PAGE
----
(1828–99). Irish architect. He was the son of Sir Thomas Deane (1792–1871), who founded one of the most successful architectural practices in Ireland, designing the Commercial Buildings, Cork (1811–13), and the castellated Tudor-style Dromore Castle, Kenmare (1831–6). Sir Thomas Deane was joined by Benjamin Woodward (1815–61) in 1841, and the latter, a disciple of Pugin, seems to have been the moving force behind the Ruskin-inspired buildings for which the firm (Deane&Woodward) is mainly known: they designed The Queen's College (now University College), Cork (1845–9). T. N. Deane became active in the partnership from 1850: soon afterwards, Deane&Woodward designed the beautiful Trinity College Museum, Dublin (1852–7), which established their reputation and, moreover, gained the approval of Ruskin, who admired the vigorous carvings of the O'Shea brothers that enriched the detail. The Oxford University Museum (1855–61) followed, their most celebrated work, a monumental secular Gothic edifice with pronounced Continental features: it has a cortile, roofed with a structure of iron, timber, and glass, surrounded by Venetian Gothic cloisters. The firm also designed the Debating Room of the Oxford Union Society (1857), the Kildare Street Club, Dublin (1858–61), and, after Woodward's death, T. N. Deane built the Meadow Buildings, Christ Church, Oxford (1862–6). Deane&Woodward were important in the history of the Gothic Revival in England, and were the first significant followers of Ruskin's ideas. From 1871, T. N. Deane continued in practice, and was joined by his son, Thomas Manby Deane (1851–1933), in 1876. They designed the National Library and Museum, Dublin (1885–90), which earned T. N. Deane his knighthood, and that forms part of the handsome group of buildings (also designed by the firm) around Leinster House. T. N. Deane was active in preserving Ireland's ancient buildings. T. M. Deane, a pupil of Burges, was in partnership with his father from 1884, and then with Aston Webb from 1899. He, too, was knighted, in 1911.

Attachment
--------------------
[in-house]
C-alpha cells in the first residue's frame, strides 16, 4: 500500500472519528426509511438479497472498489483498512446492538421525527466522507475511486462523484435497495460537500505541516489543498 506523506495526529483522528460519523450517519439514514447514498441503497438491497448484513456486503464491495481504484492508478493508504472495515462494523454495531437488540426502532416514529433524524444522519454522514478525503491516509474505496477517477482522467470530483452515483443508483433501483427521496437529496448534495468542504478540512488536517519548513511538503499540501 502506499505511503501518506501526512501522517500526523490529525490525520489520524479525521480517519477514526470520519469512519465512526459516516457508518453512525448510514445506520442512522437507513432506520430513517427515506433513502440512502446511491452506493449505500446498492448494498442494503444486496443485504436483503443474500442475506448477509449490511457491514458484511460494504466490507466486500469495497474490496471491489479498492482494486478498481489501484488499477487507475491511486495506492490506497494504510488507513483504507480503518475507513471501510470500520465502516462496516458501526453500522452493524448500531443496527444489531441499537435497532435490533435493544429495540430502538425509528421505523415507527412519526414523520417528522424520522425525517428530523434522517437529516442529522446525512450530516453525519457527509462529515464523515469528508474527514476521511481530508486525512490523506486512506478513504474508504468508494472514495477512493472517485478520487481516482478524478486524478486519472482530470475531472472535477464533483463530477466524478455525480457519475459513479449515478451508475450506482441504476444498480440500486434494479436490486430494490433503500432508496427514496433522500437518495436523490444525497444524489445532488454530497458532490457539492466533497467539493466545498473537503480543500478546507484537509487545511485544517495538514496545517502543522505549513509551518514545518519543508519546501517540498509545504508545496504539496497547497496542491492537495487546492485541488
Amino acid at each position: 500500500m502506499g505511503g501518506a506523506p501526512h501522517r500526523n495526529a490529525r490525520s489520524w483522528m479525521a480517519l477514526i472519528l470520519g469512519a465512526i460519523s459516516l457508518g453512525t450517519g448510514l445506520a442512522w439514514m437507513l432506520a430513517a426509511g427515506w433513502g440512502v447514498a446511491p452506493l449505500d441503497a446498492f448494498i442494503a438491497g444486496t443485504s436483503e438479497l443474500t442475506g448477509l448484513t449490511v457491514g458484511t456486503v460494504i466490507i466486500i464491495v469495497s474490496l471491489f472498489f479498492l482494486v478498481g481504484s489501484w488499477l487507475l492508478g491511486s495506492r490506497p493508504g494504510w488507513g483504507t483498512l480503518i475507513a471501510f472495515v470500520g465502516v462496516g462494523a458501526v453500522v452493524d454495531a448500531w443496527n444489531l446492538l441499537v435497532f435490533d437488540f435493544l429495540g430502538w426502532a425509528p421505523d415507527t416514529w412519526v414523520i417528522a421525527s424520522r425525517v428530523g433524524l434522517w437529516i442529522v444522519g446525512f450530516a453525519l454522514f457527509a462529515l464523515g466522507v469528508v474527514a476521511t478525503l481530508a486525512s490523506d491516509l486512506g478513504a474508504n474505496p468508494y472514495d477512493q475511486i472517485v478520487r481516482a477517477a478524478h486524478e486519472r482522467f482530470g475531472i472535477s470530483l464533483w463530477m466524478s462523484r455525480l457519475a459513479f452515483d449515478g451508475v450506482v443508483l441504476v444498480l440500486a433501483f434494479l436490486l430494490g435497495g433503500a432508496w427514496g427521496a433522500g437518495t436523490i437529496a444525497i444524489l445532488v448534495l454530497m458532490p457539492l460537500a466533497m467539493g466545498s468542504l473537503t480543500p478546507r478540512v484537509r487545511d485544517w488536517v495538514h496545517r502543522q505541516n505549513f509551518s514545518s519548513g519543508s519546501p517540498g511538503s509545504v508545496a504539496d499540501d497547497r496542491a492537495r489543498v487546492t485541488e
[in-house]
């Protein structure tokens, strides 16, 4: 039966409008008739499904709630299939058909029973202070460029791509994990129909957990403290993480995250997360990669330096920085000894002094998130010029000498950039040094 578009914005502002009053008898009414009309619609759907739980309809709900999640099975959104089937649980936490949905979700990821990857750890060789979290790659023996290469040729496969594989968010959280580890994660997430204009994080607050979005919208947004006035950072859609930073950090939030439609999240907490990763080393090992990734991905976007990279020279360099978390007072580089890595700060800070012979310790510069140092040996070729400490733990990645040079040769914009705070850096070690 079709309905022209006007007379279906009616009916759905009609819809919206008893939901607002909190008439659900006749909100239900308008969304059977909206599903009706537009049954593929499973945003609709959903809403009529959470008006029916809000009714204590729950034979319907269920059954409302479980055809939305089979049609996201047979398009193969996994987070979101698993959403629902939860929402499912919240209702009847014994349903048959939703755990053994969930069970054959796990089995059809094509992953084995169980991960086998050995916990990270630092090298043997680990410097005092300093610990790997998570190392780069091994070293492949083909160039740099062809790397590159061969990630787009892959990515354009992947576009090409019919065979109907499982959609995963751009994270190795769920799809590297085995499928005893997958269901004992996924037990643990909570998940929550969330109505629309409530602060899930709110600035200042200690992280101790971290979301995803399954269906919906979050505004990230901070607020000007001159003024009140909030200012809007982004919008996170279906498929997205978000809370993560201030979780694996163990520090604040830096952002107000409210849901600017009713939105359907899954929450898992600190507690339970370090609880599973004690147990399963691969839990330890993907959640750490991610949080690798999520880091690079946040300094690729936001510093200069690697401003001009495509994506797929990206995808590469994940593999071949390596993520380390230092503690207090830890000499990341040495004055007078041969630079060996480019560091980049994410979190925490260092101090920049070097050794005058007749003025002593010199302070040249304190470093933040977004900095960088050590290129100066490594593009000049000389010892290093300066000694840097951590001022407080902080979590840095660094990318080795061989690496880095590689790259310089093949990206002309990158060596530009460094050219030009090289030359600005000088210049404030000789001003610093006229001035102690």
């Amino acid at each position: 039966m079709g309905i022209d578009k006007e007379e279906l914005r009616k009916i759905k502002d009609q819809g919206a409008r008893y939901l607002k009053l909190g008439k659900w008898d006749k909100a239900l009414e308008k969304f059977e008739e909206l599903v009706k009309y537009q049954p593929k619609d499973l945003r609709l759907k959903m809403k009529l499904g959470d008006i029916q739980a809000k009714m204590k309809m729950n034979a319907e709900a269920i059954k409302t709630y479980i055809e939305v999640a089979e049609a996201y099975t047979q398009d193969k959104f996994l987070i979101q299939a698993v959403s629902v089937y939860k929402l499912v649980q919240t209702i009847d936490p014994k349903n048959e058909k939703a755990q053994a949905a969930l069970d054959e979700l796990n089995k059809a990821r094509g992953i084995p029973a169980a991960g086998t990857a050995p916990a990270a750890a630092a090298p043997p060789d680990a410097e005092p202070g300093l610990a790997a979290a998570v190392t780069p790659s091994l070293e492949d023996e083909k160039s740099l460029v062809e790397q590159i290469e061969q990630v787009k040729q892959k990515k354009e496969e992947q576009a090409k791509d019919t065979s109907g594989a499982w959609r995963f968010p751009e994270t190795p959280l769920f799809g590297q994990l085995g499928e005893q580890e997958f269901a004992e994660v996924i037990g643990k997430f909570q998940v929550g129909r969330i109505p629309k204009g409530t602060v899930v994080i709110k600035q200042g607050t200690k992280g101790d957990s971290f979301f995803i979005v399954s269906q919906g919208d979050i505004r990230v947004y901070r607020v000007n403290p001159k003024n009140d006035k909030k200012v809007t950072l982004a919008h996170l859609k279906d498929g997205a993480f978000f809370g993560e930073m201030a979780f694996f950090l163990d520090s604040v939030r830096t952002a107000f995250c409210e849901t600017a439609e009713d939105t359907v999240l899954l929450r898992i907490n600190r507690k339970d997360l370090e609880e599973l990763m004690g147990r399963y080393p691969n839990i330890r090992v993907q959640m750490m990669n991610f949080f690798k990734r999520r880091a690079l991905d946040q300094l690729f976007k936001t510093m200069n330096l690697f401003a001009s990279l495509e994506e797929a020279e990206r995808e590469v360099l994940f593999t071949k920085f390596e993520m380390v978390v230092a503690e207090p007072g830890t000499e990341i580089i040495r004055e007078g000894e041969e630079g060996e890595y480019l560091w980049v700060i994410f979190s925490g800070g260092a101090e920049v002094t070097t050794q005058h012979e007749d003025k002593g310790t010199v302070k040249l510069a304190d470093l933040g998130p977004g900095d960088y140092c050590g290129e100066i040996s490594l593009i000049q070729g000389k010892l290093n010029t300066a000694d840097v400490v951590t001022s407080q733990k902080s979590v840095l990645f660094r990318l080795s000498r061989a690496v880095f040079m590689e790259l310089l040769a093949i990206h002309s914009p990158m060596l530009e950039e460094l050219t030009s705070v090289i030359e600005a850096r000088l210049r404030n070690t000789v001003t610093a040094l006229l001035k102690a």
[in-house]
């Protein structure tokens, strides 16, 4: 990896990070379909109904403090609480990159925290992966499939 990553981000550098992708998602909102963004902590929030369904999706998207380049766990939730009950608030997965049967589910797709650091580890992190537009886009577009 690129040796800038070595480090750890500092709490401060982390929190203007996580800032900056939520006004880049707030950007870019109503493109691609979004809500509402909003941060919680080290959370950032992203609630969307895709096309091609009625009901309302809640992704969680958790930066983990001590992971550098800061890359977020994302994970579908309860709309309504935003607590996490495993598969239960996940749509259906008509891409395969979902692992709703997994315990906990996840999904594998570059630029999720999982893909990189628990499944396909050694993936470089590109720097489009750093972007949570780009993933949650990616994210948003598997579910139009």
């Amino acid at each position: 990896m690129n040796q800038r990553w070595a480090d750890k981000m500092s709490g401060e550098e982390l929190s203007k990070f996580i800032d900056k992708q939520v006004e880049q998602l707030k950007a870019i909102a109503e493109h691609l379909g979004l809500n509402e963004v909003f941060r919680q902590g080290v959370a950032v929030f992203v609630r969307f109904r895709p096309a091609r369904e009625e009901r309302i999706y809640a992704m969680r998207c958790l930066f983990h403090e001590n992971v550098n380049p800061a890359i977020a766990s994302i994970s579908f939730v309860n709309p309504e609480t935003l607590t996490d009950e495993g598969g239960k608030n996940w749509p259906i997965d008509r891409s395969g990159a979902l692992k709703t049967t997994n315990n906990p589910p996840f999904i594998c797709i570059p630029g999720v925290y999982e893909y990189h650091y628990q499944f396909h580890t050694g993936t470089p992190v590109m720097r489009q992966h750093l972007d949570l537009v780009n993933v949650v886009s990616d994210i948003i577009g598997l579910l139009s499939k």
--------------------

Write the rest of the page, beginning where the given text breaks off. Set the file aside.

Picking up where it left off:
From A Dictionary of Architecture and Landscape Architecture in Oxford Reference.